A manager is often the first person in the workplace to be notified when a team member loses a loved one, has been diagnosed with a major illness, or is injured in an accident. Human Resources staff often speak with employees early on in these sorts of personal crises as well.
Conversations of this nature may be emotional and unsettling. They may also stir up reminders of your own experiences with grief, loss, or illness. Regardless of your personal feelings, it’s important that the employee walk away from the encounter feeling supported by the organization. These tips will help you handle these discussions with sensitivity and compassion:
- Plan ahead. Keep tissues and bottled water in your office for in-person meetings. For phone calls, consider creating a script or making a list of helpful phrases.
- Listen. Someone who is coping with a catastrophic life event may be emotional or agitated. Try “letting the fizz out of the bottle” by allowing the person to speak for a few minutes without interruption.
- Express empathy. Acknowledge that the person is in a frightening or life-changing situation. Sample language: “I’m sorry, I know this must be tough. I would imagine you feel overwhelmed.”
- Avoid platitudes. Some phrases, while well-intended, may come across as trite or insensitive. Comments to avoid include:
- “I know how you feel.”
- “That’s not so bad.”
- “Time heals all wounds.”
- “It was God’s will.”
- “My (family member) had cancer and died.”
- “Everything happens for a reason.”
- Redirect the conversation. If the employee will need to take a leave of absence or change schedules temporarily, ask for any pertinent details and explain what benefits the company will provide. (Keep the relevant HR policy on hand and refer the employee to HR as appropriate.) If the situation is still uncertain, ask the employee to provide an update when possible. Sample language: “Our team is here to support you, not just at work, but as a person, too. Please let me know your schedule when you are able so that I can arrange coverage.”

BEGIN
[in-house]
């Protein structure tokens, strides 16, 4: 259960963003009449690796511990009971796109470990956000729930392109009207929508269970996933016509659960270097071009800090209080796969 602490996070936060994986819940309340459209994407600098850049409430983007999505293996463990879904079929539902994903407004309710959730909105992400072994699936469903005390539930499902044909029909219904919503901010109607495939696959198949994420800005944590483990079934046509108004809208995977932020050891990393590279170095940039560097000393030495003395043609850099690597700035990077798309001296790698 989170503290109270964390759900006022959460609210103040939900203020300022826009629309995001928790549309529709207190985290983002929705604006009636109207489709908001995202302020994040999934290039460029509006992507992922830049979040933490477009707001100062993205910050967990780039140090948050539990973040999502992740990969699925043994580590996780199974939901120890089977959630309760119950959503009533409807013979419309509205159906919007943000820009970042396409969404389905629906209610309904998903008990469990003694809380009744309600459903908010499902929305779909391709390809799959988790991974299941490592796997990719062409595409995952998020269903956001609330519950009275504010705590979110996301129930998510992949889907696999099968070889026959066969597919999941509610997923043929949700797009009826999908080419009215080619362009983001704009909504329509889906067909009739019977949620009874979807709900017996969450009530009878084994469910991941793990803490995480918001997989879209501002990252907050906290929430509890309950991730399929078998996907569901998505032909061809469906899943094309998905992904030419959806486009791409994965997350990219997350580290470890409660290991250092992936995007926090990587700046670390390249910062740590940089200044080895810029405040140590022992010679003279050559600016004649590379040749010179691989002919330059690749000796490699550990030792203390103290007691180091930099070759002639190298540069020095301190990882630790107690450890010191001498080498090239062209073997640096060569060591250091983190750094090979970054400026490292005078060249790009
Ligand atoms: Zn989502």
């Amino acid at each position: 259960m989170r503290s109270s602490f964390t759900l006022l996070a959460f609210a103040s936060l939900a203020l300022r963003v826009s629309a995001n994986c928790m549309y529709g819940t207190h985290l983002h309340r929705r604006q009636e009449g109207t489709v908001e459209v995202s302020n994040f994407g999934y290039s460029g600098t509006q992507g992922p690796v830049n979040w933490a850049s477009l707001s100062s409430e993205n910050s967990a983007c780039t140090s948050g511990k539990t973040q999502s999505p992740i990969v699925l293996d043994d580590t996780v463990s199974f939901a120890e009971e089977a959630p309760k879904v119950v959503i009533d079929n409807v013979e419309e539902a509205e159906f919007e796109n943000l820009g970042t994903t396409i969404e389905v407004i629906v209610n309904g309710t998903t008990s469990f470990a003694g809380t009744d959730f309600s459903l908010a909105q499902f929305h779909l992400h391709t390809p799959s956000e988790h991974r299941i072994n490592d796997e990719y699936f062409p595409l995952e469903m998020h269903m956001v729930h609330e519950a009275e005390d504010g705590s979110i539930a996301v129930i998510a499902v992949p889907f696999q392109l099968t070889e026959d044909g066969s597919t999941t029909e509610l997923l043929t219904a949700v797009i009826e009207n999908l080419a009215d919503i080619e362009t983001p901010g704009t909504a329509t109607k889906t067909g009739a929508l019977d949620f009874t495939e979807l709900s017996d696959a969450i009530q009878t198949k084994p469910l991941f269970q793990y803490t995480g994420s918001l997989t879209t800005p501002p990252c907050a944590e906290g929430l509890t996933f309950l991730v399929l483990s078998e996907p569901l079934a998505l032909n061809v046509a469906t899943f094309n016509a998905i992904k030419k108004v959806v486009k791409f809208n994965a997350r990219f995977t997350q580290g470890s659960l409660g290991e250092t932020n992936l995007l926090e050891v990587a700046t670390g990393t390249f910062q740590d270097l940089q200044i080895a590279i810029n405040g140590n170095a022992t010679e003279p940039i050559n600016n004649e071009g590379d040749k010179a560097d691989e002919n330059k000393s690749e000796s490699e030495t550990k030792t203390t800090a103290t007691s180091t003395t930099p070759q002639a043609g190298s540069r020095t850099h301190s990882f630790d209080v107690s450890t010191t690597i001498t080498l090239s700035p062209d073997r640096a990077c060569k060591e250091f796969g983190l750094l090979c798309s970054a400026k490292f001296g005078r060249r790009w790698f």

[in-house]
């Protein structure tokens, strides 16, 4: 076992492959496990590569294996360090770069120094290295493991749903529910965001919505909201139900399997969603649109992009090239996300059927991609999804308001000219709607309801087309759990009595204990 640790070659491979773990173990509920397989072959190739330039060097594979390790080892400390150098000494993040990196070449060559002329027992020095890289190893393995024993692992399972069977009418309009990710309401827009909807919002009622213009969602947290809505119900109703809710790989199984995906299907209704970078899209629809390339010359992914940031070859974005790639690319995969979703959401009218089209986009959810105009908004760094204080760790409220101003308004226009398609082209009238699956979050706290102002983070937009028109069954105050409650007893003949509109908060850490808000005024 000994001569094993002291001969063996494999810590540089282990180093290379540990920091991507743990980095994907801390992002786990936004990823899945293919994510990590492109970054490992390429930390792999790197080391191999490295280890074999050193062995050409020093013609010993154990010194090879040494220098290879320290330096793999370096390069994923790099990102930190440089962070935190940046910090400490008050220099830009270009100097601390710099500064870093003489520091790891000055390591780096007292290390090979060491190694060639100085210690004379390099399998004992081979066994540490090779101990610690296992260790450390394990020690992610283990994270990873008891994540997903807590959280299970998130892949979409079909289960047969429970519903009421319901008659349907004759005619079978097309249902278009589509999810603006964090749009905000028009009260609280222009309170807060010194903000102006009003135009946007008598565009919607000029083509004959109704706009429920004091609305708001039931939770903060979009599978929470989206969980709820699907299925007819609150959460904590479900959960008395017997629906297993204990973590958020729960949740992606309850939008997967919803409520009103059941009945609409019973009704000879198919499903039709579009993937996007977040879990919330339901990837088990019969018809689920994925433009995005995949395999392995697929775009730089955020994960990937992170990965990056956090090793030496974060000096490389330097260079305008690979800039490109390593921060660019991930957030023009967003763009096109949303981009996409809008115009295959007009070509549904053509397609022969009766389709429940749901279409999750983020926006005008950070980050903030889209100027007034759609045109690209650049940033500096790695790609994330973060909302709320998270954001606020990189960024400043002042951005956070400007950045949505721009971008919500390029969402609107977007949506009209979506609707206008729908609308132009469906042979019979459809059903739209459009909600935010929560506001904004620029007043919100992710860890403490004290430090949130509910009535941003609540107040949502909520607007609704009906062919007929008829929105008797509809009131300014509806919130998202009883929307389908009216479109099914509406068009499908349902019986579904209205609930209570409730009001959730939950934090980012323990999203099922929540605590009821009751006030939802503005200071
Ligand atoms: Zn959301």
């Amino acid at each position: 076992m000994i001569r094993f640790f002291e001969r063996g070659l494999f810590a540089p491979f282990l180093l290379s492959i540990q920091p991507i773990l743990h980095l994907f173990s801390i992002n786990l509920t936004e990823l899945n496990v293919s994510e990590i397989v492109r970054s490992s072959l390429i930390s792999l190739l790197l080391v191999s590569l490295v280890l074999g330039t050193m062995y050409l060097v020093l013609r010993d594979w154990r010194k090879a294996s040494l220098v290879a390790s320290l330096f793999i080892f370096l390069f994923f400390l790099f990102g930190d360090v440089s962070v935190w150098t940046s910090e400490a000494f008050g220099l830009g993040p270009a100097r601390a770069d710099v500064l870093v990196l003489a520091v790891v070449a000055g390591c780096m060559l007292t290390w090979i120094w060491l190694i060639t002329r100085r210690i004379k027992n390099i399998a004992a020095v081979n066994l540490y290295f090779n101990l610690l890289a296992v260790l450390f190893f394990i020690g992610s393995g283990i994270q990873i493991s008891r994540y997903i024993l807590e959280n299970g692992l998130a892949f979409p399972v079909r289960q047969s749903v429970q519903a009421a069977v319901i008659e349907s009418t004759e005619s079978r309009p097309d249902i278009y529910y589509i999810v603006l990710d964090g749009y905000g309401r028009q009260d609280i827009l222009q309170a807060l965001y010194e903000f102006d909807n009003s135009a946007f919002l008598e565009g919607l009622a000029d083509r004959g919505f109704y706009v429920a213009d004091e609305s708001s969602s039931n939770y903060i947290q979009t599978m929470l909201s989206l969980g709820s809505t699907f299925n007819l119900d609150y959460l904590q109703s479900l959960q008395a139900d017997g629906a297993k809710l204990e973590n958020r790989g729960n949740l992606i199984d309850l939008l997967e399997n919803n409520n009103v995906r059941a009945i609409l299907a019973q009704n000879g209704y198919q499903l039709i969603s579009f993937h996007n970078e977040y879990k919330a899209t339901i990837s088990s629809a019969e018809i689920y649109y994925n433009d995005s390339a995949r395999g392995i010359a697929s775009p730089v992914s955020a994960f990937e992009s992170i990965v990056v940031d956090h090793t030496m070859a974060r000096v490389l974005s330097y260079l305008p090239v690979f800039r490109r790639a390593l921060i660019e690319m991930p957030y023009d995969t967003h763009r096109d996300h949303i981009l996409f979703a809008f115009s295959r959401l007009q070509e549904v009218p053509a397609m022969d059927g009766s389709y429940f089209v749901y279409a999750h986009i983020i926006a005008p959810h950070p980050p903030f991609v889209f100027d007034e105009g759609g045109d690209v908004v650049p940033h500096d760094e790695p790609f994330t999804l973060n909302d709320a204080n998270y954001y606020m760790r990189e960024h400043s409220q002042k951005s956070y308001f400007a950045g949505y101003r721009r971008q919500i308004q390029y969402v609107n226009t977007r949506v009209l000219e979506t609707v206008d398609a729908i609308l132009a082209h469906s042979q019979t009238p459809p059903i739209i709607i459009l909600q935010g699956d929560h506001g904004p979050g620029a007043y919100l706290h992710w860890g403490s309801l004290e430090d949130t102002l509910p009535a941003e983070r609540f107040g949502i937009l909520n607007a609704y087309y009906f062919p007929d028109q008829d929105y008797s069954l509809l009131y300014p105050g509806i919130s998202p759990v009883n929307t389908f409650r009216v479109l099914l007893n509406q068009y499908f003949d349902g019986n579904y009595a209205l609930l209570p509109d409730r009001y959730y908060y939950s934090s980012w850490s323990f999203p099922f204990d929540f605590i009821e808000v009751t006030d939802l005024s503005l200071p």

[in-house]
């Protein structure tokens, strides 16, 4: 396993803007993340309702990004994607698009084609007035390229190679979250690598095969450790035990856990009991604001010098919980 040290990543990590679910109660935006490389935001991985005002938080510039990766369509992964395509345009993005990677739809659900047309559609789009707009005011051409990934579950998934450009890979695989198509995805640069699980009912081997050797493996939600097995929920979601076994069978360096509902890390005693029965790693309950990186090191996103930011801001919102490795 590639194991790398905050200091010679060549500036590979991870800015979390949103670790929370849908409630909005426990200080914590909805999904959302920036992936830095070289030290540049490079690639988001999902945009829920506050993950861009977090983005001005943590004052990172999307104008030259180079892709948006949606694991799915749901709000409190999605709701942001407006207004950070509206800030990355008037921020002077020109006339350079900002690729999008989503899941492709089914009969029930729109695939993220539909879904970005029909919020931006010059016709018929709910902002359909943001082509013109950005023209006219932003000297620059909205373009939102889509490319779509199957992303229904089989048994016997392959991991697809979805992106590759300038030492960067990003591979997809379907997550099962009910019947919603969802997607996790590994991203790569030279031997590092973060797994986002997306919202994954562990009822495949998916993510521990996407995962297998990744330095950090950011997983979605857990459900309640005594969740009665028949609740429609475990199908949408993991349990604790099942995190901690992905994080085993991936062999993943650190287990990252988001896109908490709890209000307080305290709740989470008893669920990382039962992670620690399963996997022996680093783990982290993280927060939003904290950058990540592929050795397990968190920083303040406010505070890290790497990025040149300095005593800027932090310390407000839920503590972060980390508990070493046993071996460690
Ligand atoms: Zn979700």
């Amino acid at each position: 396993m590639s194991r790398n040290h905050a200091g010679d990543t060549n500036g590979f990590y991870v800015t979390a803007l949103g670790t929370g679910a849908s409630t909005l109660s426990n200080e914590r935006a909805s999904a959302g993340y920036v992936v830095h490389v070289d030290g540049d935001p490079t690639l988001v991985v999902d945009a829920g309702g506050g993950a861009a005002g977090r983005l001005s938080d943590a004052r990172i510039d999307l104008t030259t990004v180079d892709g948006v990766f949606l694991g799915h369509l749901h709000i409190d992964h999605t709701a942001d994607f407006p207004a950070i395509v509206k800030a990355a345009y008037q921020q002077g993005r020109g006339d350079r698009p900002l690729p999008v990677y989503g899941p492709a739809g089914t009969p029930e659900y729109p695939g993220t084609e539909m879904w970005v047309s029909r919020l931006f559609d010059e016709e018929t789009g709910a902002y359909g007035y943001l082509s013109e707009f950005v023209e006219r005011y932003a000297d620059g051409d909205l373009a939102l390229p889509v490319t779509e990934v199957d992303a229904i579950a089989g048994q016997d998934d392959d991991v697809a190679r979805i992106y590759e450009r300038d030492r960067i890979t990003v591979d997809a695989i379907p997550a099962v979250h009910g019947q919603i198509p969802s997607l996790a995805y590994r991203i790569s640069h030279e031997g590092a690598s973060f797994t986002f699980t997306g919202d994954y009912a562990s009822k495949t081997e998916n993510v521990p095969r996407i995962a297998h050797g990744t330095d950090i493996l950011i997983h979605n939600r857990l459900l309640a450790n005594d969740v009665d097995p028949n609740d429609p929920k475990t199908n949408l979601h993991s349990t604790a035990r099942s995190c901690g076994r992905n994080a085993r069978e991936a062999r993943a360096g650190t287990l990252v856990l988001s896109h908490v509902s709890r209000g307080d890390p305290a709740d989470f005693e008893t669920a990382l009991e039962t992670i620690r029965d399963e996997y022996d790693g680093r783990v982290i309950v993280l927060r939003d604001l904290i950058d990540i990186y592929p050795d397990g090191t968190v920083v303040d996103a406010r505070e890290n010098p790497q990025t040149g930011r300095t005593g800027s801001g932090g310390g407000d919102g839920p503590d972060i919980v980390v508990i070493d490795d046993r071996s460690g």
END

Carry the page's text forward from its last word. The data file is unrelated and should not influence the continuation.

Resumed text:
- Review next steps. An upset person may struggle with retaining information, so repeat key points several times. If possible, follow up with an email or provide an information sheet. Sample language: “I know this is a lot to absorb. I’ll send you an email summarizing the information we discussed, and I’m available to answer questions, too.”
- Remind the person about LifeMatters. LifeMatters can help you cope with your feelings about the conversation as well. Sample language: “LifeMatters is available to assist you and your family members with practical resources and emotional support. You can call them day or night.”
- End on a positive note. Let the employee know that you appreciate the opportunity to assist them during a difficult time. Be human and empathetic. Reiterate the organization’s support. Sample language: “Thanks for letting me know. Again, I’m so sorry to hear about your situation. Please update me when you can.”